Global EditionASIA 中文双语Français
Home / China / Society

Across China: Former deep mountains tribe embraces new life

Xinhua | Updated: 2022-10-24 15:35
Share - WeChat

KUNMING -- Bai Shulin, 70, immediately recognized the naked little boy in a black-and-white documentary as himself at the age of six. The young Bai in the footage was carrying a bamboo basket on his back, surrounded by wild woods and half-naked adults clothed with banana leaves.

The video clips returned Bai's memory to 64 years ago when he and his Kucong peers got out of the deep mountains for the first time.

Kucong ethnic people, an offshoot of the Lahu ethnic group, used to live a primitive life in mountainous regions in Southwest China's Yunnan province. Yunnan now boasts 30,000 Kucong people, mainly living in the Ailao Mountain area in Zhenyuan and Jinping counties.

A local poet describes traditional Kucong life as "children were left in the dense forest" and "people wearing furs and leaves, eating wild fruit and living in a shed with banana leaves which failed to shelter from the wind and rain."

"When I was a child, a piece of squirrel meat could be all I had for one day and roasted banana leaves were often used to wrap a baby after birth," Bai said.

Since the 1950s, supportive policies targeting impoverished ethnic minorities have helped relocate Kucong people to modern communities, with 3,739 Kucong people moving out of the mountains in Jinping from the 1950s to 1963. However, many of them returned to the mountains after finding themselves unaccustomed to the climate and living habits elsewhere.

Bai's village is also known as "Liuban village" which in Chinese literally means that the village relocated six times. It can be found in Zhemi Lahu ethnic township, Jinping county, near the southern end of Ailao Mountain.

Bai became head of the village in 1968 and started the journey of leading his villagers out of the mountains, and did so four times.

With the assistance of the government, villagers finally settled at the Laolinjiao village in 2009, and this location offered them better traffic conditions.

"Local authorities built cement houses for us and officials taught us the latest production techniques," Bai said. "At last, everything went smoothly and people never even thought of going back to living in sheds with banana leaves."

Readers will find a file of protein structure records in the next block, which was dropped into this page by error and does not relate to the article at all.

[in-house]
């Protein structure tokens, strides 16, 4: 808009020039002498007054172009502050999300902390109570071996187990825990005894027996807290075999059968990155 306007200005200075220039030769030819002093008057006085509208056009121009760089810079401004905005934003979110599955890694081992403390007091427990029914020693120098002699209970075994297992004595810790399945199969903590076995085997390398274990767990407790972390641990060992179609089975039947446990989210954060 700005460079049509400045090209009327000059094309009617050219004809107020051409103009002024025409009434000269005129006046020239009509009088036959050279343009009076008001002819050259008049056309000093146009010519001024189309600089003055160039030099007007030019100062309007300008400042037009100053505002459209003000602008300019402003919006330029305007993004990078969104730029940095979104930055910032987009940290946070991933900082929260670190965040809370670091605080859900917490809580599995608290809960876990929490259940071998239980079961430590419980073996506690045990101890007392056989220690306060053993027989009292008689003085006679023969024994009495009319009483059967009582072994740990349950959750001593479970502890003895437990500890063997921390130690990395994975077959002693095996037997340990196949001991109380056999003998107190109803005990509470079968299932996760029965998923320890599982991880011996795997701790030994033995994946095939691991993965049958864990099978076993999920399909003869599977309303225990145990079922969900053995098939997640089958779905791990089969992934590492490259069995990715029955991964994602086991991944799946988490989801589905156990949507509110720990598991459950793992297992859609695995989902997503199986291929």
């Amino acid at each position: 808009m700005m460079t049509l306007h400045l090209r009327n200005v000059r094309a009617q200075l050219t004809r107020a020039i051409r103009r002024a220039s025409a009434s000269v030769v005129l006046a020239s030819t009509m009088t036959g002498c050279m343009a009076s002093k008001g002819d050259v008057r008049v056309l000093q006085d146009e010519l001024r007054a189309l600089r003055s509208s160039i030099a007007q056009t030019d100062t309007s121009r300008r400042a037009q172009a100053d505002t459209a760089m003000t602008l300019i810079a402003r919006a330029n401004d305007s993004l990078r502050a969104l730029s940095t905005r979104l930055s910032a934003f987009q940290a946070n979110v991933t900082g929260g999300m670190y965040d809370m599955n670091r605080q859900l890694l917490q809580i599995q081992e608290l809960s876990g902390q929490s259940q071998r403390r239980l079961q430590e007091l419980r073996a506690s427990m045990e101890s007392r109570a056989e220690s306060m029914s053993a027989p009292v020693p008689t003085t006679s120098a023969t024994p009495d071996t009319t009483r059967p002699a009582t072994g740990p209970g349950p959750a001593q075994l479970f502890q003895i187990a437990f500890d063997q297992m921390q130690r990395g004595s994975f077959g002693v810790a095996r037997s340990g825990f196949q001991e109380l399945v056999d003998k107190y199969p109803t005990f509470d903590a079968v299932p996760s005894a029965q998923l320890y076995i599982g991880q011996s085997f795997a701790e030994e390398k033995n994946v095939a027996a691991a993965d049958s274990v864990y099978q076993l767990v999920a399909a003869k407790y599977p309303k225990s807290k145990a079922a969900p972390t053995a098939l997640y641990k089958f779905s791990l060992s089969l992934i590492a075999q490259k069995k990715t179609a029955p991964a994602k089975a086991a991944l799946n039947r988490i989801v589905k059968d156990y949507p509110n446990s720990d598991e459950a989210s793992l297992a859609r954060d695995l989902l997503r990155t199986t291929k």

Gradually, Kucong people learned to grow rice, bananas and rubber. In recent years, they also started to plant macadamia nuts and herbal medicines.

The booming development of various industries have brought fortune to Kucong people and Bai's village has been renamed Anfu village, which means stability and happiness in Chinese.

"Compared with the past, Kucong people have obviously strived harder to work for a better life in recent years," said Wang Qiujie, head of Zhemi Lahu township which administers Anfu village.

Bai Longfa, the grandson of Bai Shulin, recently found the Kucong documentary while surfing the Internet with a 5G-cellphone, and thrilled to share it with the whole family.

"Great changes have taken place in the village," said Bai Longfa. "When I was young, there was not even a toilet in the village. People would always go to a hidden corner in the woods and use it as a toilet."

The availability of the 5G network in the village has facilitated the junior Bai's dream of developing more businesses. "I've seen a lot of agricultural products selling well on the online live-streaming platforms and I also want to jump on this bandwagon," Bai said, adding that he has talked with some villagers, and they think they can have a try.

In his spare time, Bai Longfa likes to drive his car to the provincial capital Kunming to purchase goods for the clothing store he runs in the village. He always takes pictures of the scenery on the 5-hour journey and shares them on WeChat.

"Many friends like them, and we agreed to travel to more places in the future," he said.

Copyright 1995 - . All rights reserved. The content (including but not limited to text, photo, multimedia information, etc) published in this site belongs to China Daily Information Co (CDIC). Without written authorization from CDIC, such content shall not be republished or used in any form. Note: Browsers with 1024*768 or higher resolution are suggested for this site.
License for publishing multimedia online 0108263

Registration Number: 130349